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Paused at a stoplight at the intersection of Highland Avenue and Santa Monica Boulevard in Hollywood, observant drivers will notice a young woman, glowing in a storefront in the mini-mall next to Trejo’s Coffee and Donuts. She stands perfectly still, phone pressed to her ear. Behind her glows another figure, seated on the floor, knees bent, also on the phone. Across from her, a third individual reclines as he talks, his translucent glass body, like the others, pulsing a variety of colors, sometimes in rhythm with the vocal mesh around them, sometimes not.
Closer examination reveals that their hands are empty. The trio collected in the former retail space are not for sale, nor are they shoppers, but are instead “Modern Figures” at the heart of artist Doug Aitken’s disruptive new installation, Don’t Forget to Breathe, on view Feb. 8 through 17.
“There’s a kind of strange dance or choreography that we’re all involved in, this courtship with the future, this question of how do we navigate new forms of communication or a form of hyper-connectivity. This artwork looks to explore that terrain,” Aitken says of both the new installation created in collaboration with RYOT, with support from Regen Projects and Galerie Eva Presenhuber, as well as new works showing via his New York gallery, 303 Gallery, at Frieze Los Angeles — including various media like the three-dimensional piece, HEAT, as well as a light-box sculpture, Midnight Sun (distant view with pools), exploring similar themes of isolation and dematerialization through digital engagement.
Such existential notions are translated into the retail context, as brick and mortar spaces increasingly become a thing of the past. It was a point not lost on Aitken over the months spent driving around, looking for the right space. “Over time you realize that all these places are going out of business. The strip malls are empty, the storefronts are empty,” he says. “There’s this kind of ghost land of retail. The occupation of the urban and suburban space is changing.”
The work’s title, Don’t Forget to Breathe, has multiple meanings: One is an admonition to safeguard your humanity as we step into the digital future. “You lie in bed at night and you try to close your eyes, but underneath the floorboards there’s a river of information that is continuing, and it will not cease, and it will not wait for you,” Aitken says, then pauses. “You wake up in the morning and you reach down and you grab a cup of this river, and there’s new images and new work and new connections. And I think that idea that we’re living in this new condition, is very, very compelling.”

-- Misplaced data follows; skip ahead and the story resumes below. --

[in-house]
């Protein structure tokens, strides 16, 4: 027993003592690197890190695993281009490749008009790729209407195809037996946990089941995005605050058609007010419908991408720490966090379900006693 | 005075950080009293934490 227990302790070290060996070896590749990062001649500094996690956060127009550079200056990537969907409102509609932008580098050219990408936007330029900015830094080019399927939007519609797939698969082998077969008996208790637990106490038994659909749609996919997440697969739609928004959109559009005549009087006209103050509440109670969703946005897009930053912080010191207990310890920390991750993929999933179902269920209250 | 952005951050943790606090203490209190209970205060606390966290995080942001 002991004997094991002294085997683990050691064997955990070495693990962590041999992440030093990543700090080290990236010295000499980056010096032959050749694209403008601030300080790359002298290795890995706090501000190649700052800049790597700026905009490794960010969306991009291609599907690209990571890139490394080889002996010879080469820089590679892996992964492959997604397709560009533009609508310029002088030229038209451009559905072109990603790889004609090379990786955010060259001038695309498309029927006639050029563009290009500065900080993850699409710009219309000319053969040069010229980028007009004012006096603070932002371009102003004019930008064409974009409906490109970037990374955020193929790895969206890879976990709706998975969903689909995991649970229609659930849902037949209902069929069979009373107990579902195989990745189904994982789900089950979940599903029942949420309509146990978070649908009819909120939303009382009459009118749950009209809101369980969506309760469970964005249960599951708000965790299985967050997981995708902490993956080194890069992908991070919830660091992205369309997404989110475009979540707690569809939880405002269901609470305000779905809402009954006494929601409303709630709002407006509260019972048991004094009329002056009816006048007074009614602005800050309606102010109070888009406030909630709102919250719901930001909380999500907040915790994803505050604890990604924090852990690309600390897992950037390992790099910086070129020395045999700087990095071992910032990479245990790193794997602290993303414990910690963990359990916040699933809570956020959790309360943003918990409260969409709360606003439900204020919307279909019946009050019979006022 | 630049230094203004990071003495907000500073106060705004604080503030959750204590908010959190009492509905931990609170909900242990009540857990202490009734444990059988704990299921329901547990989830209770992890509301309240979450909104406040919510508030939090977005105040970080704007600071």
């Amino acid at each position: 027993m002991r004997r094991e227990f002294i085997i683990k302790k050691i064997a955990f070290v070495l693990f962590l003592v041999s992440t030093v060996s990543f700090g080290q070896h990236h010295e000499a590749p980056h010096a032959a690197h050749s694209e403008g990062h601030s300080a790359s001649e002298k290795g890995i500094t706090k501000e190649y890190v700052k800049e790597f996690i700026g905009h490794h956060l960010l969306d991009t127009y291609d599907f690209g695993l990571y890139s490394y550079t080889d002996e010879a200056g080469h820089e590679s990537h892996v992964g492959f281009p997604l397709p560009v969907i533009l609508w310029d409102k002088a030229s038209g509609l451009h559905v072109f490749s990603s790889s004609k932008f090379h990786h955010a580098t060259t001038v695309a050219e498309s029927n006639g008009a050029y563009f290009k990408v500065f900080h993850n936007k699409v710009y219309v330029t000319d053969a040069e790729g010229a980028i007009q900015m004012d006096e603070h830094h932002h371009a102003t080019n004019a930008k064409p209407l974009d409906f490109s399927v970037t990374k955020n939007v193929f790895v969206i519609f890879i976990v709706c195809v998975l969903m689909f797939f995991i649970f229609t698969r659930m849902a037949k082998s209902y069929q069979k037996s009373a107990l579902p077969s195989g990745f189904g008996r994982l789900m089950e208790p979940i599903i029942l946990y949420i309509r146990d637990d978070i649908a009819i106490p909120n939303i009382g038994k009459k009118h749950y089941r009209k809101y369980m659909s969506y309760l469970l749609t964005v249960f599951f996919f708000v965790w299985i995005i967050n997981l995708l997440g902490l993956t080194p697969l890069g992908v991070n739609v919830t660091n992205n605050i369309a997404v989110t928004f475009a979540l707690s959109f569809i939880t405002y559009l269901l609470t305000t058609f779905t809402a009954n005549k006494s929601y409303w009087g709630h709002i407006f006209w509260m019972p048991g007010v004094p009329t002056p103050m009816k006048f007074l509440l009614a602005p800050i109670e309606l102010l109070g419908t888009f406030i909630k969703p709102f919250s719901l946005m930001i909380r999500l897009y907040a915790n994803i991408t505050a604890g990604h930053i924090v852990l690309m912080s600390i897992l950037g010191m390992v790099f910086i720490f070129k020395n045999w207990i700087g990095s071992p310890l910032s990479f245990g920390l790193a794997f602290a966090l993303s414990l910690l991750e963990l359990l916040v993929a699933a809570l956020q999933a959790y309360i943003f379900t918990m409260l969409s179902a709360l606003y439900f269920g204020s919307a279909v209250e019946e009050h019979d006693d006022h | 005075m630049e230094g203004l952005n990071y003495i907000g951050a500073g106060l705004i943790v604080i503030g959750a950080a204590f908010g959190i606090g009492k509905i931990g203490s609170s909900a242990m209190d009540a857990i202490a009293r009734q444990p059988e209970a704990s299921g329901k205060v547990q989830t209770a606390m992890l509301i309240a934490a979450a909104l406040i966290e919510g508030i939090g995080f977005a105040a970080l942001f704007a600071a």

The title can also be a warning to slow down and reflect on the world around us. The installation will no doubt catch the eye of commuters and hopefully jar them out of a stupor. In some ways, it performs the same function as the artist’s highly successful Mirage, which debuted at Desert X in 2017, a mirrored house in the high desert, reflecting the sky and landscape back on themselves. When the sun hits it right, it might catch an eye on the highway, disrupting a travel trance and tuning a driver into a landscape often taken for granted.
Born in Redondo Beach in 1968, Aitken presently works in Venice, though that’s not what makes him a quintessential L.A. artist. It’s an eclectic body of work defying characterization that hints at local predecessors like Chris Burden or Mike Kelley. Aitken’s multi-discipline practice ranges from sculpture to photography, painting, film, happenings, musical composition, (he’s previewing a choral work with L.A. Master Chorale in March), audio, and just about anything else that might engage the senses. Collectors of his work include tech mogul Peter Norton and entertainment attorney Alan Hergott and his partner Curt Shepard.
Projections with soundscapes are a common thread, like 1997’s diamond sea, a video installation picturing a portion of the Namibian desert, beneath which the largest computer-controlled diamond mine in the world chips away at the earth. It debuted at that year’s Whitney Biennial, introducing his name to millions.
Two years later, electric earth, an eight-screen installation centering vaguely on the last man on earth, earned the International Prize at the Venice Biennale, making him an art star. Subsequent film works include collaborations with stars like Chloe Sevigny, Tilda Swinton, Beck, Cat Power and Seu Jorge among others.
“The more you have that conversation, the more you see this connective tissue, this root system under anything that’s being created,” Aitken says, describing his multi-discipline approach. “And while each individual might have a different process, there’s that idea of where do you start, and the process from inception to completion. I think that’s pretty interesting, looking under the hood that way.”
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